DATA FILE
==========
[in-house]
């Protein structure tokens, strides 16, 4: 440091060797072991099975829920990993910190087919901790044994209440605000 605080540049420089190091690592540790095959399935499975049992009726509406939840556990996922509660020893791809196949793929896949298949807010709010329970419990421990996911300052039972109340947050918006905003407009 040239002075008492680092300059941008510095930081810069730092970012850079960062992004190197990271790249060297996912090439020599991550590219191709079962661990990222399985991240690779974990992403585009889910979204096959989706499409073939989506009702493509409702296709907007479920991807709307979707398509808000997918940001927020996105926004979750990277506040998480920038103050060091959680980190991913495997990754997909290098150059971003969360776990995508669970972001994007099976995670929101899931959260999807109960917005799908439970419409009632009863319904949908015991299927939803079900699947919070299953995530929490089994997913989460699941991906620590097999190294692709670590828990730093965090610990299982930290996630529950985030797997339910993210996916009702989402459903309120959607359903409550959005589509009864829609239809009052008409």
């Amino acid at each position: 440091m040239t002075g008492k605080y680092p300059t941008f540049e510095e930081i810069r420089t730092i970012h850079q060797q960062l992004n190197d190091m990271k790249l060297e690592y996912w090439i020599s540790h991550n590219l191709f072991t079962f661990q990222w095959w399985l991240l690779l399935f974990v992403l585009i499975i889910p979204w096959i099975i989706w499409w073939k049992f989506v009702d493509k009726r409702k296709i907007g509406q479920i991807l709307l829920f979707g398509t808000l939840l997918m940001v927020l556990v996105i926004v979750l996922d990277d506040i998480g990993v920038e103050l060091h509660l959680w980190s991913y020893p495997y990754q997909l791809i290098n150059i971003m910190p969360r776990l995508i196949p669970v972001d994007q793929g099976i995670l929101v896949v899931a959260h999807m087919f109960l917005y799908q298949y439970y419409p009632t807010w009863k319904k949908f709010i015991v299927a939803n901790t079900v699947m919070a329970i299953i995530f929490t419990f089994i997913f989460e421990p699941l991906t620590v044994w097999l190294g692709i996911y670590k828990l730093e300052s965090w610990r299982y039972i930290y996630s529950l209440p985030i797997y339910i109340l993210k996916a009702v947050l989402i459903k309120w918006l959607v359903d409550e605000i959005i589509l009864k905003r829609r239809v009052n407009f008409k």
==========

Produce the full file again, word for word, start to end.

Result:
[in-house]
């Protein structure tokens, strides 16, 4: 440091060797072991099975829920990993910190087919901790044994209440605000 605080540049420089190091690592540790095959399935499975049992009726509406939840556990996922509660020893791809196949793929896949298949807010709010329970419990421990996911300052039972109340947050918006905003407009 040239002075008492680092300059941008510095930081810069730092970012850079960062992004190197990271790249060297996912090439020599991550590219191709079962661990990222399985991240690779974990992403585009889910979204096959989706499409073939989506009702493509409702296709907007479920991807709307979707398509808000997918940001927020996105926004979750990277506040998480920038103050060091959680980190991913495997990754997909290098150059971003969360776990995508669970972001994007099976995670929101899931959260999807109960917005799908439970419409009632009863319904949908015991299927939803079900699947919070299953995530929490089994997913989460699941991906620590097999190294692709670590828990730093965090610990299982930290996630529950985030797997339910993210996916009702989402459903309120959607359903409550959005589509009864829609239809009052008409």
């Amino acid at each position: 440091m040239t002075g008492k605080y680092p300059t941008f540049e510095e930081i810069r420089t730092i970012h850079q060797q960062l992004n190197d190091m990271k790249l060297e690592y996912w090439i020599s540790h991550n590219l191709f072991t079962f661990q990222w095959w399985l991240l690779l399935f974990v992403l585009i499975i889910p979204w096959i099975i989706w499409w073939k049992f989506v009702d493509k009726r409702k296709i907007g509406q479920i991807l709307l829920f979707g398509t808000l939840l997918m940001v927020l556990v996105i926004v979750l996922d990277d506040i998480g990993v920038e103050l060091h509660l959680w980190s991913y020893p495997y990754q997909l791809i290098n150059i971003m910190p969360r776990l995508i196949p669970v972001d994007q793929g099976i995670l929101v896949v899931a959260h999807m087919f109960l917005y799908q298949y439970y419409p009632t807010w009863k319904k949908f709010i015991v299927a939803n901790t079900v699947m919070a329970i299953i995530f929490t419990f089994i997913f989460e421990p699941l991906t620590v044994w097999l190294g692709i996911y670590k828990l730093e300052s965090w610990r299982y039972i930290y996630s529950l209440p985030i797997y339910i109340l993210k996916a009702v947050l989402i459903k309120w918006l959607v359903d409550e605000i959005i589509l009864k905003r829609r239809v009052n407009f008409k």